If you’ve waited in an airport security line, you know that the TSA is not what anyone would consider “prompt.” Still, even the longest airport delay is shorter than the amount of time it’s taking the TSA to respond to a court order that it demonstrate it even needs the things holding up the line in the first place: the advanced imaging technology (AIT), a.k.a. strip-search, scanners.
July 15th marked one year since that court order. And the TSA still hasn’t complied.
No one knows if a broad 4th Amendment challenge to the use of full-body scanners is going to succeed. According to the Lawfare Blog, the success of such a challenge is unlikely. Courts have generally allowed for screening of air passengers. But a government agency advancing a new program must demonstrate that its decision to begin that program is consistent with existing law and grounded in reason, and it must take public comments. In the case of the scanners, the TSA has done none of these things.
When the TSA first installed the scanners, the agency argued that it was simply modifying procedures, and not making substantial changes, which would require public input according to the Administrative Procedures Act (APA). But while a DC circuit appeals court denied the Electronic Privacy Information Center’s (EPIC) challenge of AIT scanners last year, it also required that the TSA justify its use of the scanners, roundly rejecting the agency’s arguments:
Despite the precautions taken by the TSA, it is clear that by producing an image of the unclothed passenger, an AIT scanner intrudes upon his or her personal privacy in a way a magnetometer does not. Therefore, regardless whether this is a “new substantive burden,” … the change substantively affects the public to a degree sufficient to implicate the policy interests animating notice-and-comment rulemaking.
Later in the argument, the court goes as far as to call the TSA’s rationale “absurd”:
In sum, the TSA has advanced no justification for having failed to conduct a notice-and-comment rulemaking. We therefore remand this matter to the agency for further proceedings. Because vacating the present rule would severely disrupt an essential security operation, however, and the rule is, as we explain below, otherwise lawful, we shall not vacate the rule, but we do nonetheless expect the agency to act promptly on remand to cure the defect in its promulgation.
This is certainly a bit of a technicality: the court basically told the TSA, “We’re fine with the use of these scanners, as long as you go through the proper channels to justify their use (which you should have done before you installed them, but since not using them would be disruptive, we’ll allow their use).”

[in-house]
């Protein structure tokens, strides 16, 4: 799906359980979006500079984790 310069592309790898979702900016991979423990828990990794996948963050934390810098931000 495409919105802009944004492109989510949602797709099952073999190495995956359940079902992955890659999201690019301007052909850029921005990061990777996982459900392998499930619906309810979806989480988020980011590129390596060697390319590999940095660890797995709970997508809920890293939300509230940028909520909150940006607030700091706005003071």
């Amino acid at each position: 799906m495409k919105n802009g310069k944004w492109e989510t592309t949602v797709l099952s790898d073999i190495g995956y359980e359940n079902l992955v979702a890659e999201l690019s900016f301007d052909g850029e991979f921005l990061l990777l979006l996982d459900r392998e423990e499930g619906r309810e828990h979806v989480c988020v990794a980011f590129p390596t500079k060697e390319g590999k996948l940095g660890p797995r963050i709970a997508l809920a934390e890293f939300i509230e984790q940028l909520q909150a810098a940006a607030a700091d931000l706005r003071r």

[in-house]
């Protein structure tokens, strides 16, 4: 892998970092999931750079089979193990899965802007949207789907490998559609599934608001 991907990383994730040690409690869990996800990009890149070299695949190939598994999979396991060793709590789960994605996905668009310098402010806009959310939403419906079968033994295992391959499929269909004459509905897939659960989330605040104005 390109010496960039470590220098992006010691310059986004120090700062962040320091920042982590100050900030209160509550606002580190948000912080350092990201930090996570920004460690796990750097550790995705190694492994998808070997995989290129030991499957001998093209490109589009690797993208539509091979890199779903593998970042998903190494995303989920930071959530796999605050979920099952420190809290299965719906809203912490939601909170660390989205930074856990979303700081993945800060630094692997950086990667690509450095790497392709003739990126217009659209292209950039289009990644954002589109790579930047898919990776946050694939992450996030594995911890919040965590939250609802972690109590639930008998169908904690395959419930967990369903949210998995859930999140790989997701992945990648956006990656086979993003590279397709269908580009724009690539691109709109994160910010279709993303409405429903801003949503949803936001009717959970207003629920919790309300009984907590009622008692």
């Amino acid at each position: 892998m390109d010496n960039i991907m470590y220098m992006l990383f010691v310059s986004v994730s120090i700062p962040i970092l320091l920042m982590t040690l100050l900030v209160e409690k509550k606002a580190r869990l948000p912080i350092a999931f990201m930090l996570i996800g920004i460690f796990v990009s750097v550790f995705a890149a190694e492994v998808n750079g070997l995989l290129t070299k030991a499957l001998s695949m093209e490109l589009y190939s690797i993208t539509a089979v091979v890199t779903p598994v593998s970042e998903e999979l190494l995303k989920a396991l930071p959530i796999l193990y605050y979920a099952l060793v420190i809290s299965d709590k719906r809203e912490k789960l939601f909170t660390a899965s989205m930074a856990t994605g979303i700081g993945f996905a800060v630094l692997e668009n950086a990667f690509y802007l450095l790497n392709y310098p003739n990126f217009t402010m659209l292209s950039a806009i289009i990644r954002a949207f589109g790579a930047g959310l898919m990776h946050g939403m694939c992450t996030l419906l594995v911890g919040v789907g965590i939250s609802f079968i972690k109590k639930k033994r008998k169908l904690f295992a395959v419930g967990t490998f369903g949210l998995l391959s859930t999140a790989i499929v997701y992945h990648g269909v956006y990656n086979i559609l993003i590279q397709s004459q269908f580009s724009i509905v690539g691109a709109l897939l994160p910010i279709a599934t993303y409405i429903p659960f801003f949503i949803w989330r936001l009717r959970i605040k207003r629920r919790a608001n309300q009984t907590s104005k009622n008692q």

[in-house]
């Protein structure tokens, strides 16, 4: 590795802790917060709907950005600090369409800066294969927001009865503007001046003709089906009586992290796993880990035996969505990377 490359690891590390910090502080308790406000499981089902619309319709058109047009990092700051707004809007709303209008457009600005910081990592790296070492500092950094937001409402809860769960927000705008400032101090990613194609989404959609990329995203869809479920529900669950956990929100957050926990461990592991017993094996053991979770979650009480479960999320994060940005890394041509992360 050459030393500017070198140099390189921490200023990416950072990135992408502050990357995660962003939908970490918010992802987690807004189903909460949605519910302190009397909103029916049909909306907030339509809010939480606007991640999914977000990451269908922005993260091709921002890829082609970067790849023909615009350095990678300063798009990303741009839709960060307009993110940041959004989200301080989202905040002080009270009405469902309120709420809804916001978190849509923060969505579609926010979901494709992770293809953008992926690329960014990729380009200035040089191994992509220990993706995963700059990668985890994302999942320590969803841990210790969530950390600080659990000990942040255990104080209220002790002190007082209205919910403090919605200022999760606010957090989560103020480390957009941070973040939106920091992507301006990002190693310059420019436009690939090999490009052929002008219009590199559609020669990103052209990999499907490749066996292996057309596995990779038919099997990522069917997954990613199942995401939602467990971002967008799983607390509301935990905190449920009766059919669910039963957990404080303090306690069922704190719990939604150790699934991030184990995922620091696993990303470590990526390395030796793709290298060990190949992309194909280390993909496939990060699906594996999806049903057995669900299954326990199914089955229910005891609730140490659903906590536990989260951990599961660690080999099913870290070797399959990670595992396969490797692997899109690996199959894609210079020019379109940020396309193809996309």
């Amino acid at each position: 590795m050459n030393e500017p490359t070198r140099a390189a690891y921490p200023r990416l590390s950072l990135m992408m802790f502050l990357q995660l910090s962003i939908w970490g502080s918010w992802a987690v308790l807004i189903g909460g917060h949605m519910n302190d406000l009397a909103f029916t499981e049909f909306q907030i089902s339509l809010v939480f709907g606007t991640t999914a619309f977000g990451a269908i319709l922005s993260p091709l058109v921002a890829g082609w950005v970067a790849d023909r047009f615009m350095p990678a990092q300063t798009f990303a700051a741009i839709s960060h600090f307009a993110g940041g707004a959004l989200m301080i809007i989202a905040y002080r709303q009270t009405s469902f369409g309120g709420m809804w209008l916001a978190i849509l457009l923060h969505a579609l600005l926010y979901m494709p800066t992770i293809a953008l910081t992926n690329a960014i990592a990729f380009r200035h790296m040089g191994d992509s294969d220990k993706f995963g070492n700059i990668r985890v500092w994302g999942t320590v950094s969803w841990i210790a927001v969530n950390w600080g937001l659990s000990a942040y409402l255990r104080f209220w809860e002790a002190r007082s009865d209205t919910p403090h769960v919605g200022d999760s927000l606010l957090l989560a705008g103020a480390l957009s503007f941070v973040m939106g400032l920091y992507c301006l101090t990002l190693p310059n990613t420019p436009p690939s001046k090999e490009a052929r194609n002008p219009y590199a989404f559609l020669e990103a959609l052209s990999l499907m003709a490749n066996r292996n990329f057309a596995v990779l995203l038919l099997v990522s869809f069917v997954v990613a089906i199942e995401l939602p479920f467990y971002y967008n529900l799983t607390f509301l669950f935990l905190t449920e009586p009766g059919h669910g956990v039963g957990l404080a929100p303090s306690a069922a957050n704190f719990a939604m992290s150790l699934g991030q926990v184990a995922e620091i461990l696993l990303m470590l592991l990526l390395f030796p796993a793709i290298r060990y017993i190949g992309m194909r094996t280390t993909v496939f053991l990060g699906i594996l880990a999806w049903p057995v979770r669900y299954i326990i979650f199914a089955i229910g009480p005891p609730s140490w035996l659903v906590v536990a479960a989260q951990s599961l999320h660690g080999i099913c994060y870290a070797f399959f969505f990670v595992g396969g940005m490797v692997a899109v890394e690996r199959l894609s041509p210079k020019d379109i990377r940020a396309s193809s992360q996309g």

This decision was handed down on July 15. 2011. The TSA was asked to act promptly a year ago. And it’s done nothing.
EPIC has filed several motions to compel the TSA to fulfill its duties under the APA. The first two motions, filed last year, were dismissed. But the most recent writ of mandamus (an order issued by a superior court to compel a lower court or a government officer to perform mandatory or purely ministerial duties correctly) goes to lengths to point out that the TSA has not been prompt in addressing this concern. The Lawfare Blog post points out that if the TSA just bit the bullet and held the appropriate forum for public input, it would probably be successful. The definition of “prompt” is not defined, but a court recently ruled that a 20-month delay is certainly not prompt; and we’re now creeping up on that.
We’ll have to wait and see what happens with this case. Public hearings on this technology would certainly be interesting. Perhaps there’s a reason that the TSA doesn’t want the details of the program coming to light. I doubt it’s a question of cost; I can’t imagine that holding a public comment period and publishing the results costs much more than a single naked scanning machine (each of which goes for a cool $170,000). Maybe the TSA is just lazy—a word more likely to describe the agency than “prompt.”
Jim Harper at the Cato Institute started a petition at Whitehouse.gov demanding that the TSA begin the process the court ordered it to start. So far, the petition has garnered more than 13,000 signatures; a level of 25,000 is supposed to trigger a response from the White House. While neither of these avenues is likely to result in a wholesale removal of the scanners, they at least might get the TSA to explain why it needs them (at some airports and not others)
It’s been three-plus years since the TSA should have opened this to public comment, and more than a year since it was ordered to do so by a court. That’s longer than any security line.
(Photo: Flickr Creative Commons/orangeaurochs)